vi=vi+vinontrans.
(35)

Substituting Eq. (35) into the definition of directional variance σii=(vivi)2, the expression of total velocity variance is equivalent to the inner product of total nontranslational hot-spot fluid velocities

σtotal2i=13σii=v·vnontrans.
(36)

We introduce the total nontranslational hot-spot residual kinetic energy (KE)

KEHSnontrans=12MHSbv2nontrans,
(37)

where MHSb=12nibmDTVHSb is the neutron-averaged hot-spot mass, nib is the neutron-averaged hot-spot total ion number density, VHSb is the neutron-averaged hot-spot volume, mDT is the DT ion mass, and the superscript b denotes spatial neutron-averaging. By expressing the total velocity variance in terms of the hot-spot nontranslational residual kinetic energy using Eq. (37), Eq. (34) can be written into

13j=13T̂i,jinferred=T̂ithermal(1+2KEHSnontrans3MHSbT̂ithermal).
(38)

The product of neutron-averaged hot-spot mass and the normalized thermal ion temperature can be simplified into MHSbT̂ithermalIEHSb/6. The thermodynamic equilibrium between electron and ion temperatures is assumed to give the neutron-averaged hot-spot total pressure PHSb=2nibTithermal, which is a typical approximation in the deceleration phase hydrodynamic models31 to express the ion-temperature-dependent fusion reactivity as a function of the total gas pressure. mDTmn+mα is assumed by neglecting the small mass deficit because of the release of nuclear fusion energy, and IEHSb=32PHSbVHSb is the neutron-averaged hot-spot internal energy. Therefore, the average of three ion temperatures measured at orthogonal directions in Eq. (38) is related to the ratio of neutron-averaged nontranslational hot-spot residual kinetic energy to the neutron-averaged hot-spot internal energy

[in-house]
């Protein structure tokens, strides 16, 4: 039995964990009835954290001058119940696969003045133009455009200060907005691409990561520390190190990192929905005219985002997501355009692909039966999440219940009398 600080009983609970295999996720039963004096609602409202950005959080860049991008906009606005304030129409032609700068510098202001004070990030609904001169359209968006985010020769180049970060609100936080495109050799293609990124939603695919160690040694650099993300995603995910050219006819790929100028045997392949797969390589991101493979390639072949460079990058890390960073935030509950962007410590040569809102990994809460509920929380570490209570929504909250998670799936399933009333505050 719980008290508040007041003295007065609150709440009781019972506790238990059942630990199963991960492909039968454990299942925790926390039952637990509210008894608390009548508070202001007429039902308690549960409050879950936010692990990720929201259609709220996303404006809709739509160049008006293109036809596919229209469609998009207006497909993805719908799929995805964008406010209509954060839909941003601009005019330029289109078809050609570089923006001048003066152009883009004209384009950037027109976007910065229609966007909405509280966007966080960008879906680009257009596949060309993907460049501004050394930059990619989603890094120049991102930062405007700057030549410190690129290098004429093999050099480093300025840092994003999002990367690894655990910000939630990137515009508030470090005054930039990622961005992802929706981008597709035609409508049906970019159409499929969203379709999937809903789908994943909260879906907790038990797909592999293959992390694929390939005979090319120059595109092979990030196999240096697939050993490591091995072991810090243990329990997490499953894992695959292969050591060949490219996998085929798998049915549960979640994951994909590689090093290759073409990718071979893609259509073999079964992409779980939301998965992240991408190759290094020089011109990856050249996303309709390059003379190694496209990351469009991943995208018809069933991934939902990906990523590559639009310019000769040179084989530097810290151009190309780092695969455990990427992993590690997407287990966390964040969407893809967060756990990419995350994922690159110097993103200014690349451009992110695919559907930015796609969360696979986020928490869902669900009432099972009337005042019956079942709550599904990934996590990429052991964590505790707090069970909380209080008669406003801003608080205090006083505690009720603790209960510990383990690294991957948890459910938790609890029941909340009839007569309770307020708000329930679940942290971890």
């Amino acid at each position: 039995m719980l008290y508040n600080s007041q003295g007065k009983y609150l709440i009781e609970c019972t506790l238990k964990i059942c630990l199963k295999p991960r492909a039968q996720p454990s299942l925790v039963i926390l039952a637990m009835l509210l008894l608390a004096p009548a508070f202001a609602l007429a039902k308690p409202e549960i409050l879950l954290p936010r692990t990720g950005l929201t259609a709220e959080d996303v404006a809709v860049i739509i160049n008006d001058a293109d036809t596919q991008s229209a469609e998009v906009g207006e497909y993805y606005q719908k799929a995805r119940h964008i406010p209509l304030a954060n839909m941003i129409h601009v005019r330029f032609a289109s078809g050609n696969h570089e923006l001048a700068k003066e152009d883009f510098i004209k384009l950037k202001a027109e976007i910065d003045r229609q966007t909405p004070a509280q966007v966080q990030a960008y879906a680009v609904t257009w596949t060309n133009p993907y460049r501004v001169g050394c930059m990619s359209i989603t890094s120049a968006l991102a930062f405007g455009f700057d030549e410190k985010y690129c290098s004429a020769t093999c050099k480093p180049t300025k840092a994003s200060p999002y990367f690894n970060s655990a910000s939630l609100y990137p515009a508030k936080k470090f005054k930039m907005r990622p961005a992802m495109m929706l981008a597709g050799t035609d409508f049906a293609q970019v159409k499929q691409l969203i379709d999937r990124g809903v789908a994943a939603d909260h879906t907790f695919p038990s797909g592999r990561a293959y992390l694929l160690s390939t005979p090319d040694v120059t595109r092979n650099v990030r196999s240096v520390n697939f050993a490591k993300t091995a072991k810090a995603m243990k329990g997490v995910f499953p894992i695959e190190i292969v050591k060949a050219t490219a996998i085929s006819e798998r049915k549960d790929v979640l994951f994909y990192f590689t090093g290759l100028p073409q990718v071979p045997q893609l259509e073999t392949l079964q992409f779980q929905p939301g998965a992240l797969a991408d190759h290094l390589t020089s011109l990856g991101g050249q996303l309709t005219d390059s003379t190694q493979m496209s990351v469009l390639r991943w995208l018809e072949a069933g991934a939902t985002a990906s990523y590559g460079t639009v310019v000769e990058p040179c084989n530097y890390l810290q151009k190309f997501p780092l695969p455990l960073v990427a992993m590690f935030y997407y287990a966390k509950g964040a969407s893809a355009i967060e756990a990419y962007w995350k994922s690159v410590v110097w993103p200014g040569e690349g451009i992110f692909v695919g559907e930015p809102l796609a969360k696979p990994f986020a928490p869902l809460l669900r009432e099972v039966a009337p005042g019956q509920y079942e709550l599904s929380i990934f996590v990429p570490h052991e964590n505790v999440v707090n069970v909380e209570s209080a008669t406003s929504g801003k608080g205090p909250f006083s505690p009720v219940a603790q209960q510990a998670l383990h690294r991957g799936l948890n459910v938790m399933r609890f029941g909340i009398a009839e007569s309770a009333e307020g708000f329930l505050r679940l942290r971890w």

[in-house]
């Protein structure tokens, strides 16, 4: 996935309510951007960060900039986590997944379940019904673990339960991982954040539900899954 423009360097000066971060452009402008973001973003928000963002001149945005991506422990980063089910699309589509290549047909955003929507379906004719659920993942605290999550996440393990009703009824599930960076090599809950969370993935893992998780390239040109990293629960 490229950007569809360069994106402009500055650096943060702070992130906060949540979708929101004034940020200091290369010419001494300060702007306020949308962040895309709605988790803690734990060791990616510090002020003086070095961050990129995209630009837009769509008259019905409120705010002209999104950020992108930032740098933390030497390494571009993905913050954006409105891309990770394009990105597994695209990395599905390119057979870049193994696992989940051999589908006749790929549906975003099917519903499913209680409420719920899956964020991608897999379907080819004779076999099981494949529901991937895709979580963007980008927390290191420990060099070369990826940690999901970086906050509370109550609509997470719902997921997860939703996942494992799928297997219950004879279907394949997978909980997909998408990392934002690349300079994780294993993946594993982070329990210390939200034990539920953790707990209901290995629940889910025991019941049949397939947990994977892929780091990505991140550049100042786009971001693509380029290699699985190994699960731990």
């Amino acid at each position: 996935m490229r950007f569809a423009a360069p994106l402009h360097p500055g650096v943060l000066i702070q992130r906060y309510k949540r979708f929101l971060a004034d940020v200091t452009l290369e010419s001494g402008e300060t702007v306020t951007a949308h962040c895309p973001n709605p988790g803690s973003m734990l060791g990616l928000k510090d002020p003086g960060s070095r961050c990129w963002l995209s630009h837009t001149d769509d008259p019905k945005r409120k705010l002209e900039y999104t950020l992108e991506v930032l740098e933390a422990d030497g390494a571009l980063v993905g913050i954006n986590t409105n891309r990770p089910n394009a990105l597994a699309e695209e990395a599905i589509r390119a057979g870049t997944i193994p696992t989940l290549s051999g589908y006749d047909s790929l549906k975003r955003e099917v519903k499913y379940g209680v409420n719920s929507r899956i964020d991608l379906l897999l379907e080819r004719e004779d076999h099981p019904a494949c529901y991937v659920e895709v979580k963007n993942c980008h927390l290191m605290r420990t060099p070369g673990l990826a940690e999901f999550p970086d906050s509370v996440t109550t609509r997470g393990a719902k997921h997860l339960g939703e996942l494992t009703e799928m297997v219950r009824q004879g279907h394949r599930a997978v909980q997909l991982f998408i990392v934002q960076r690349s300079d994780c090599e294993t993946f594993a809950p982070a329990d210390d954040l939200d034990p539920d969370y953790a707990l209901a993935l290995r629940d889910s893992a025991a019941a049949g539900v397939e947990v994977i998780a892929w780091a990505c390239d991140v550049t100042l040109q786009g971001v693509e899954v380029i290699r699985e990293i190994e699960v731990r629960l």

13j=13T̂i,jinferred=T̂ithermal(1+4KEHSnontransIEHSb).
(39)

Equation (39) is validated in Fig. 14(a), in which the nontranslational hot-spot kinetic energy is replaced by the total hot-spot kinetic energy KEHStotal because their magnitudes are close: KEHStotalKEHSnontrans. This approximation is valid for modes 2 with a small amount of translational hot-spot residual kinetic energy, but it is not valid for mode  = 1. Figure 14(b) investigates the effect of isotropic velocity variance by comparing the minimum inferred ion temperatures obtained by Eq. (23) with the thermal ion temperatures in the mode spectrum. Mode  = 1 is shown to exhibit the least isotropic flow so that its minimum inferred ion temperature is close to the thermal ion temperature. Mode  = 2 is shown to exhibit a large deviation between minimum inferred temperature and thermal temperature because of a large isotropic velocity variance. The intimate relation between variations in ion temperature measurement and residual kinetic energy can be shown by considering the conservation of total energy at the time of stagnation between 3-D and 1-D implosions IEHS,3Db/IEHS,1Db=1RKEtotalRIESH, where the shorthand notations for normalized total residual kinetic energy RKEtotal, the normalized neutron-averaged hot-spot residual kinetic energy RKEHSb, and the normalized shell internal energy RIESH are defined by